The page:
How Scanning Electron Microscopes Work


Operating a Scanning Electron Microscope

Before researchers can take their first SEM image of, say, a mosquito, they have to prepare the specimen. Because SEMs, unlike optical microscopes, operate in a vacuum and rely on electric fields to work, sample preparation can be a complicated process. Researchers start by cleaning it of any dust or debris. Once clean, it's ready to be mounted in the SEM if the specimen is fairly conductive. Otherwise, it's coated in a conductive material like gold or platinum through a process called sputter coating before it's ready for viewing. Sputter coating allows a sample to be grounded, preventing it from being damaged by the electron beam.

Since specimens placed in the microscopes also are subject to a vacuum, they sometimes undergo additional preparation to ensure that they hold up under such extreme conditions. Biological samples, for instance, are typically dehydrated before being placed in an SEM. Otherwise, the low atmospheric pressure of a vacuum would cause the water in biological samples to evaporate quickly, destroying the sample in the process. Other specimens are frozen before they are examined, and still others are chemically treated so that they survive the magnification process.

Researchers, like photographers, have a variety of controls over the images they produce. The magnification, focus, contrast and brightness of an image are all at the fingertips of the operator of an SEM. While some models have dedicated hardware for these settings, the more recent integration of computerized controls has both lowered the cost of SEMs and simplified their operation.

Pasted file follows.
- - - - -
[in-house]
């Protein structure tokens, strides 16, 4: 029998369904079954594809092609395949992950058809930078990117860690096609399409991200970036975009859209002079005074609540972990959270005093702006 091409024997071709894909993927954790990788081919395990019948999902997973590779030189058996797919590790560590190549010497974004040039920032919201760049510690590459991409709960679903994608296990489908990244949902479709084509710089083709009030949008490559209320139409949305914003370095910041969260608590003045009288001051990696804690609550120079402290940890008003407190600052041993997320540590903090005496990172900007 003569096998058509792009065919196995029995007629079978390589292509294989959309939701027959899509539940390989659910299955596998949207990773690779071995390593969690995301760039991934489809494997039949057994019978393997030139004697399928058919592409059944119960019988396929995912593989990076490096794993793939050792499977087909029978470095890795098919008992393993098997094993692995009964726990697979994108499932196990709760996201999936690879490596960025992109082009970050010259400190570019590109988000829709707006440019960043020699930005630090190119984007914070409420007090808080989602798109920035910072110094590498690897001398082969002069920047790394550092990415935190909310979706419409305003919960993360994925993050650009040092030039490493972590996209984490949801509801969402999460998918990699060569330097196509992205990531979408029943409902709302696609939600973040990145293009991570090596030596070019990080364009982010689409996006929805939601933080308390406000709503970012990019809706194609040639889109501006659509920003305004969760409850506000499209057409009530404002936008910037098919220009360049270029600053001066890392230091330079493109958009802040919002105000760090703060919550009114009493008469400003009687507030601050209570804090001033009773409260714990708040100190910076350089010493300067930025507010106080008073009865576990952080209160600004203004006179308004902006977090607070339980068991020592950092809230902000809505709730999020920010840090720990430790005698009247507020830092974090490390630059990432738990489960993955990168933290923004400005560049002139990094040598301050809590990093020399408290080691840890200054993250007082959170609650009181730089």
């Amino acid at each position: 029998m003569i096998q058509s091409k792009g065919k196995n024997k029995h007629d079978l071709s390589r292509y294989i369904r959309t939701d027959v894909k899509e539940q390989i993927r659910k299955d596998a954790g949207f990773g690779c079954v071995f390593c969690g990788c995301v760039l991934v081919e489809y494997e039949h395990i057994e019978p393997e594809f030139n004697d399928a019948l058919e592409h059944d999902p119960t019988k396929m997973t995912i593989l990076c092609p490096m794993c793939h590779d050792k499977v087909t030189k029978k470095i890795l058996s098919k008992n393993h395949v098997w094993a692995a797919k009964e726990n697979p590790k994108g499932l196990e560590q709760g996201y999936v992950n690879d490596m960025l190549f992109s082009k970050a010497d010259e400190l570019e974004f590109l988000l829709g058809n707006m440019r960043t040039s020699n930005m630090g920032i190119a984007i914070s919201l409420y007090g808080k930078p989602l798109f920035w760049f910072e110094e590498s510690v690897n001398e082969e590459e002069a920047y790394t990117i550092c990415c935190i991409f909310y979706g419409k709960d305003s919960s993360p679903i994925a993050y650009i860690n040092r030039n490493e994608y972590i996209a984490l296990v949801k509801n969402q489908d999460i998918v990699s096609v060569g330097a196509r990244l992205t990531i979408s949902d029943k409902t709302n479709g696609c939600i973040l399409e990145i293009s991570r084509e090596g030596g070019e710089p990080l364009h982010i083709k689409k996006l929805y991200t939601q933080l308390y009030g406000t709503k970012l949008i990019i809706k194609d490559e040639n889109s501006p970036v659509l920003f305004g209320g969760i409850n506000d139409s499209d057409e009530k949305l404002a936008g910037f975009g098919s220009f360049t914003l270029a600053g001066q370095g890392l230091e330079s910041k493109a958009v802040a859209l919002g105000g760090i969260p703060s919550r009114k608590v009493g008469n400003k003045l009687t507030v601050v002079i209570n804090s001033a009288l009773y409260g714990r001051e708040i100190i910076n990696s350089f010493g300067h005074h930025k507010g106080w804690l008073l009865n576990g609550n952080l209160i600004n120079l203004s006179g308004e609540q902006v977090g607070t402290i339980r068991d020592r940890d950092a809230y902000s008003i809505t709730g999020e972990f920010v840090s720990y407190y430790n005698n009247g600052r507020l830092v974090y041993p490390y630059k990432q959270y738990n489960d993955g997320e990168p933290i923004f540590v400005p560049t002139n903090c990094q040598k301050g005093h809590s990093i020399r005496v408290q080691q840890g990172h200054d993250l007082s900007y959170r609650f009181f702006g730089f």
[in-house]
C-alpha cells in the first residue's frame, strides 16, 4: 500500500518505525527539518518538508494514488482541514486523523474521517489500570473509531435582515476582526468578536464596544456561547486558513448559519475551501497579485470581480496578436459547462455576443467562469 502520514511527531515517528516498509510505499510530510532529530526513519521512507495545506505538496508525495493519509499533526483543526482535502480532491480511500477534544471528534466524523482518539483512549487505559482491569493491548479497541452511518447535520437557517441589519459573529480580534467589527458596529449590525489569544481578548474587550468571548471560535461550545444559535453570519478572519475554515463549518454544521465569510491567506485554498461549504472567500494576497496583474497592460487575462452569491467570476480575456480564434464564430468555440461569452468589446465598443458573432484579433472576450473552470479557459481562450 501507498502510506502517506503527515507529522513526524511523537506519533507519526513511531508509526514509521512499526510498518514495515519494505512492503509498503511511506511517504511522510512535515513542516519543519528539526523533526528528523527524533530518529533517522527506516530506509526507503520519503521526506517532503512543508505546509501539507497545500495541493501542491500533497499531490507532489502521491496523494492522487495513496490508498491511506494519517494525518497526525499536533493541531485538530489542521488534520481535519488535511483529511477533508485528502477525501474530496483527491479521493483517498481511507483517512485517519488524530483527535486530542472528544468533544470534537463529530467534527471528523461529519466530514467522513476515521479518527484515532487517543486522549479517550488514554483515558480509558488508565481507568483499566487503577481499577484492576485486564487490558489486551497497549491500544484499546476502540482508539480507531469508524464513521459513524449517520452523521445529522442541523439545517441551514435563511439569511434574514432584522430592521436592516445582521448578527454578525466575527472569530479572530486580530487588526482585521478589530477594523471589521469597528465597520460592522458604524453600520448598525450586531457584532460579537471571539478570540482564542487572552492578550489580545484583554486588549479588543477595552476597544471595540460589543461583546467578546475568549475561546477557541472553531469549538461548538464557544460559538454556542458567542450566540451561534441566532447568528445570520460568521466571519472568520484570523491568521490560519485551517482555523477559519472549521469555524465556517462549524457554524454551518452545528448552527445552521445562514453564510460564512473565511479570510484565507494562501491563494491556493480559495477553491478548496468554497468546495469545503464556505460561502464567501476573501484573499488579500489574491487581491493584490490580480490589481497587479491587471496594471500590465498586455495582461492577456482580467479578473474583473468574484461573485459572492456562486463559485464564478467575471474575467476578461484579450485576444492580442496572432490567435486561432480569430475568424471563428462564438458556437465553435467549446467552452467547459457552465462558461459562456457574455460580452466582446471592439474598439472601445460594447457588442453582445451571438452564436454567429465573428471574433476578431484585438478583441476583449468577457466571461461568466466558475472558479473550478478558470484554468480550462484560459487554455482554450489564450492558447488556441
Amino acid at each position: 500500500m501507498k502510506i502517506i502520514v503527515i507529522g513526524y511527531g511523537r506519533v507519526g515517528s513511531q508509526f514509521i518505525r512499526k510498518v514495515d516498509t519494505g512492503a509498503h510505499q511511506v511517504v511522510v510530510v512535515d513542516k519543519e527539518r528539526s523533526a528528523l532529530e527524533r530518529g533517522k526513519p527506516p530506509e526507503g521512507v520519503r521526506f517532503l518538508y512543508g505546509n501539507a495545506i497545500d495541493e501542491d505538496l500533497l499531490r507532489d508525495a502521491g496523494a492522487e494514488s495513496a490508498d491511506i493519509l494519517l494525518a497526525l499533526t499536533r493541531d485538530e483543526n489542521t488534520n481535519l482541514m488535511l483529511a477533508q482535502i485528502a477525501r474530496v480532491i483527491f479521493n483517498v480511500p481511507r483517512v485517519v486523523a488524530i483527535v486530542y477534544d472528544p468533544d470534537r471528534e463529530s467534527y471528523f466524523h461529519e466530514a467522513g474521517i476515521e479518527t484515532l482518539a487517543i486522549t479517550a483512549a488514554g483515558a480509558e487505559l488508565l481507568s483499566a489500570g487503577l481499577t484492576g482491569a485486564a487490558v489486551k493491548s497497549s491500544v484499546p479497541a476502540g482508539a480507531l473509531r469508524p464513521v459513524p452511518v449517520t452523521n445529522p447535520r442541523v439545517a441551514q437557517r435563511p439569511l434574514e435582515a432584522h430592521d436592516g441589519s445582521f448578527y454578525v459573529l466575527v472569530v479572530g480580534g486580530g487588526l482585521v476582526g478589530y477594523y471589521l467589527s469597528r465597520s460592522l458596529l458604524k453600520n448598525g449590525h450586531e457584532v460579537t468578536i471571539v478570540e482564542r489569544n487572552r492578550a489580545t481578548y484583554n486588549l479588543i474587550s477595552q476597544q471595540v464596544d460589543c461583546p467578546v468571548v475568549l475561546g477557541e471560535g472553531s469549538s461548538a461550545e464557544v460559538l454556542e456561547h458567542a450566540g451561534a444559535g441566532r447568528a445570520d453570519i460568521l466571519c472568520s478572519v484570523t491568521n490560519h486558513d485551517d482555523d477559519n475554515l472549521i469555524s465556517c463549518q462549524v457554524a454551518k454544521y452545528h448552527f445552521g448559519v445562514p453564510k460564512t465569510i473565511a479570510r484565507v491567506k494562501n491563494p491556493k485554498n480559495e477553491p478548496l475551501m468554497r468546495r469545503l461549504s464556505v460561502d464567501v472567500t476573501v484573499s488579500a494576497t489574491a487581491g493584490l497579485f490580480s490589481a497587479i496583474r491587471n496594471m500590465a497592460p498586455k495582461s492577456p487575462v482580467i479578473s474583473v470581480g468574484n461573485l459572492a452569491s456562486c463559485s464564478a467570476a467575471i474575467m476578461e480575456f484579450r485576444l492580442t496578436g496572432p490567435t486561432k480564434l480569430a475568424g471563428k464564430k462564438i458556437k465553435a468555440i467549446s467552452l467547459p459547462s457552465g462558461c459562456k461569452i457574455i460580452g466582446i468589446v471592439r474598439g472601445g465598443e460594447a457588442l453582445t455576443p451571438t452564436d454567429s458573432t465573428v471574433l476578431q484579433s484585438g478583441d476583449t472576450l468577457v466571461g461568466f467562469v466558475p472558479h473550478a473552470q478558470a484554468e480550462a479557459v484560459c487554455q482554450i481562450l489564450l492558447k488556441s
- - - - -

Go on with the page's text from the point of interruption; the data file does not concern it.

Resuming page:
Finally, make sure to observe some safety precautions when operating the instrument. In the process of scanning specimens, SEMs generate small levels of radiation in the form of X-rays as electrons beneath the surface of a specimen are dislodged and replaced by other electrons. While X-rays are inherently dangerous to humans, you shouldn't be too worried about operating an SEM. Most of the instruments have a highly isolated specimen chamber, designed to keep out electrical and magnetic interference, so any X-rays generated in the magnification process shouldn't pose a threat to the operator. Still, researchers should make sure to observe any safety precautions concerning the operation of the SEMs at their institution.

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